Chiat\Day hired Ridley Scott, whose 1982 sci-fi film Blade Runner had the dystopian tone they were looking for (and Alien wasn't so bad either). Scott filmed the ad in London, using actual skinheads playing the mute bald men—they were paid $125 a day to sit and stare at Big Brother; those who still had hair were paid to shave their heads for the shoot. Anya Major, a discus thrower and actress, was cast as the woman with the sledgehammer largely because she was actually capable of wielding the thing.

Mac programmer Andy Hertzfeld wrote an Apple II program "to flash impressive looking numbers and graphs on [Big Brother's] screen," but it's unclear whether his program was used for the final film. The ad cost a shocking $900,000 to film, plus Apple booked two premium slots during the Super Bowl to air it—carrying an airtime cost of more than $1 million.


Although Jobs and his marketing team (plus the assembled throng at his 1983 internal presentation) loved the ad, Apple's Board of Directors hated it. After seeing the ad for the first time, board member Mike Markkula suggested that Chiat\Day be fired, and the remainder of the board were similarly unimpressed. Then-CEO John Sculley recalled the reaction after the ad was screened for the group: "The others just looked at each other, dazed expressions on their faces ... Most of them felt it was the worst commercial they had ever seen. Not a single outside board member liked it." Sculley instructed Chiat\Day to sell off the Super Bowl airtime they had purchased, but Chiat\Day principal Jay Chiat quietly resisted. Chiat had purchased two slots—a 60-second slot in the third quarter to show the full ad, plus a 30-second slot later on to repeat an edited-down version. Chiat sold only the 30-second slot and claimed it was too late to sell the longer one. By disobeying his client's instructions, Chiat cemented Apple's place in advertising history.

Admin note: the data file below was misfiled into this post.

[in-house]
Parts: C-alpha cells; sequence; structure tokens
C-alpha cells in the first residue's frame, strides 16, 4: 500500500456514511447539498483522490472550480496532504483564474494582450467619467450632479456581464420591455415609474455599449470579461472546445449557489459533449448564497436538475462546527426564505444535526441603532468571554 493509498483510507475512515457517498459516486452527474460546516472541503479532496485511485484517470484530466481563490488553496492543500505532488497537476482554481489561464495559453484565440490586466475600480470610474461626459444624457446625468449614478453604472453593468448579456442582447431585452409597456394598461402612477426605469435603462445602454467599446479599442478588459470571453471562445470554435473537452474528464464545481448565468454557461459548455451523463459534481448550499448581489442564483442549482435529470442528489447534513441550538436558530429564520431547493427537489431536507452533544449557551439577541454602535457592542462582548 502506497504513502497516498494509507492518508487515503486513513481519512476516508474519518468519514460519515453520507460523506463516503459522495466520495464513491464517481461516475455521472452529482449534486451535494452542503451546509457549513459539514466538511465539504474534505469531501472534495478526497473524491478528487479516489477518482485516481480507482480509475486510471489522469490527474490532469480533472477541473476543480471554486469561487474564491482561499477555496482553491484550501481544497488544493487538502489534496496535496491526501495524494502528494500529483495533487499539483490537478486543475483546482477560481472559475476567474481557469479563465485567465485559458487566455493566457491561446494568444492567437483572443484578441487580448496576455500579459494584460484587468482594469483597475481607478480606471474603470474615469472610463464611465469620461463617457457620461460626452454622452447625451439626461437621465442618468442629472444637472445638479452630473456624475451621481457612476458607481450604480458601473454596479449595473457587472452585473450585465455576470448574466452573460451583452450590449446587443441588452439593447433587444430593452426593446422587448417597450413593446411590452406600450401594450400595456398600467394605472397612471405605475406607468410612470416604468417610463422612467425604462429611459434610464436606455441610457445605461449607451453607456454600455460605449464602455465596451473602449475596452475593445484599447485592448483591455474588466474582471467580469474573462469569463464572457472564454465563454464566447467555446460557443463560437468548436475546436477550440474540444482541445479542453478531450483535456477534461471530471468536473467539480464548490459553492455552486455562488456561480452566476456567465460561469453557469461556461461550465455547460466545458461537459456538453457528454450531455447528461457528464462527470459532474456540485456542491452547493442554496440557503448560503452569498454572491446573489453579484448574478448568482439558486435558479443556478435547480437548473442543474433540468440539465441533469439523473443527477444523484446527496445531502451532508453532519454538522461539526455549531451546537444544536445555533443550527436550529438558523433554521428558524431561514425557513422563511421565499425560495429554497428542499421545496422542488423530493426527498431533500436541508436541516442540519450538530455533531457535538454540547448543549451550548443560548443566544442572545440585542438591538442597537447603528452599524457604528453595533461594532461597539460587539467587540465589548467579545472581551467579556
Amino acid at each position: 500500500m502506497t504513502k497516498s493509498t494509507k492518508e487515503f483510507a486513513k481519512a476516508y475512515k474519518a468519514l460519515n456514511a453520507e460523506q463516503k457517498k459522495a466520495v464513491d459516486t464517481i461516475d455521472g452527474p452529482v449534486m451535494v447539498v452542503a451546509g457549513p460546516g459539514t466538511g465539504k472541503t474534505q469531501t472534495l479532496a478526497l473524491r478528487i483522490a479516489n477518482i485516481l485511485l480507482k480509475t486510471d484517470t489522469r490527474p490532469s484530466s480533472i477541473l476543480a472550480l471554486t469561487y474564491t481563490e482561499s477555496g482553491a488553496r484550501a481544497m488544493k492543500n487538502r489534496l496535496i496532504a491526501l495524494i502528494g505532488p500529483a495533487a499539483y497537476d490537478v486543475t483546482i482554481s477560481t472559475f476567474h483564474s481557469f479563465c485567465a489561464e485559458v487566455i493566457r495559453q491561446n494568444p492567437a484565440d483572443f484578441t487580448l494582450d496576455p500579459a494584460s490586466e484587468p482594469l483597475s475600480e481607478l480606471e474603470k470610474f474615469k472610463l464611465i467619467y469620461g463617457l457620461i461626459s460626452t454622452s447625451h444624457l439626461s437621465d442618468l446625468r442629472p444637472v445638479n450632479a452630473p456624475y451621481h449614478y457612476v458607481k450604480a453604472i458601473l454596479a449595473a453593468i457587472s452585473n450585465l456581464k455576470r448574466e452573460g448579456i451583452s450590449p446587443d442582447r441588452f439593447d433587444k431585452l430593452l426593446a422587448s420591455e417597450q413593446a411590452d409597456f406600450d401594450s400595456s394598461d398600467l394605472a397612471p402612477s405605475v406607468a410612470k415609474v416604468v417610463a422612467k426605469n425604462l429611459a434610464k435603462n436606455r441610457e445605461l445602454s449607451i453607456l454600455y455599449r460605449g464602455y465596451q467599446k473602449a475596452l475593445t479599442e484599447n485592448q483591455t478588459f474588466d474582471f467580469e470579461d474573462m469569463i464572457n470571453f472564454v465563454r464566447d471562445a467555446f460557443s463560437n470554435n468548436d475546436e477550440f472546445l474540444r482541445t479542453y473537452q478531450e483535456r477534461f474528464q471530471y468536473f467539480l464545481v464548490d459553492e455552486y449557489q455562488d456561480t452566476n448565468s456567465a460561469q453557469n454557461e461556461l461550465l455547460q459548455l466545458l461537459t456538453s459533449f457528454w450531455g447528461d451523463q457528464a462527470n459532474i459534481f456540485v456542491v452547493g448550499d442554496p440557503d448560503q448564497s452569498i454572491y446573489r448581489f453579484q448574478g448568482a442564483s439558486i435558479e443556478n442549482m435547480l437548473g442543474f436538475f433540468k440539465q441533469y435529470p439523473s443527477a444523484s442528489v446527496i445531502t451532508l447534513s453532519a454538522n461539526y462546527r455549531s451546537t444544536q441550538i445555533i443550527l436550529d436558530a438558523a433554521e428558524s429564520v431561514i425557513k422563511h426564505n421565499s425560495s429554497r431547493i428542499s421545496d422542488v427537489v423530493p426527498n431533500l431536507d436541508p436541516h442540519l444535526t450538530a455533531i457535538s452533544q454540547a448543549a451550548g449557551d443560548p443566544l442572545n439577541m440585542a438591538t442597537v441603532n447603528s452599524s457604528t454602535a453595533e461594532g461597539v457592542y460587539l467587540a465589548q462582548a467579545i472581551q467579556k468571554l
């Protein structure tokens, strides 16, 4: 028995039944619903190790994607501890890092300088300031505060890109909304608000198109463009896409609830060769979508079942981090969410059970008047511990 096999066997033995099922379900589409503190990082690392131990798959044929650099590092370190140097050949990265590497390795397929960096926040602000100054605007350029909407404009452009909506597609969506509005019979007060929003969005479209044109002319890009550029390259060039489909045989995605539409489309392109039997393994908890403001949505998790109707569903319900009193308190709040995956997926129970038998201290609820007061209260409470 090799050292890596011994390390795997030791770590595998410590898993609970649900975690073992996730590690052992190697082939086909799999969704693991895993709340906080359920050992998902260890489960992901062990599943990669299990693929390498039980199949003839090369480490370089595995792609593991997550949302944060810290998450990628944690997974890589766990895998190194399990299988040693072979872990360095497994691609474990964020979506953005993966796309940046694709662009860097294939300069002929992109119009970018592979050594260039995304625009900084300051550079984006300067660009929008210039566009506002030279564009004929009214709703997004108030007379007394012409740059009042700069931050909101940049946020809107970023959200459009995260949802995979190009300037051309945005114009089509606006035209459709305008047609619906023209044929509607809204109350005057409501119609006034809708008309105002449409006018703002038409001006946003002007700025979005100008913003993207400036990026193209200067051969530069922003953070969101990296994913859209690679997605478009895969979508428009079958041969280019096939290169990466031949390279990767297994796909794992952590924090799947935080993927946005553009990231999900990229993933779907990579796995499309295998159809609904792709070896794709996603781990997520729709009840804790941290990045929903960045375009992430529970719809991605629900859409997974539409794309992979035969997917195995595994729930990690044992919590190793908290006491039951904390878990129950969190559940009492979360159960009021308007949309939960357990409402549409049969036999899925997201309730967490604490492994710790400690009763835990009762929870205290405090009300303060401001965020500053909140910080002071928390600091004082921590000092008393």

When Apple co-founder Steve Wozniak heard that the ad was in trouble, he offered to pony up half the airtime costs himself, saying, "I asked how much it was going to cost, and [Steve Jobs] told me $800,000. I said, 'Well, I'll pay half of it if you will.' I figured it was a problem with the company justifying the expenditure. I thought an ad that was so great a piece of science fiction should have its chance to be seen."

But Woz didn't have to shell out the money; the executive team finally decided to run a 100-day advertising extravaganza for the Mac's launch, starting with the Super Bowl ad—after all, they had already paid to shoot it and were stuck with the airtime.

1984 - Big Brother


When the ad aired, controversy erupted—viewers either loved or hated the ad, and it spurred a wave of media coverage that involved news shows replaying the ad as part of covering it, leading to estimates of an additional $5 million in "free" airtime for the ad. All three national networks, plus countless local markets, ran news stories about the ad. "1984" become a cultural event, and served as a blueprint for future Apple product launches. The marketing logic was brilliantly simple: create an ad campaign that sparked controversy (for example, by insinuating that IBM was like Big Brother), and the media will cover your launch for free, amplifying the message.

The full ad famously ran once during the Super Bowl XVIII (on January 22, 1984), but it also ran the month prior—on December 31, 1983, TV station operator Tom Frank ran the ad on KMVT at the last possible time slot before midnight, in order to qualify for 1983's advertising awards.* (Any awards the ad won would mean more media coverage.) Apple paid to screen the ad in movie theaters before movie trailers, further heightening anticipation for the Mac launch. In addition to all that, the 30-second version was aired across the country after its debut on the Super Bowl.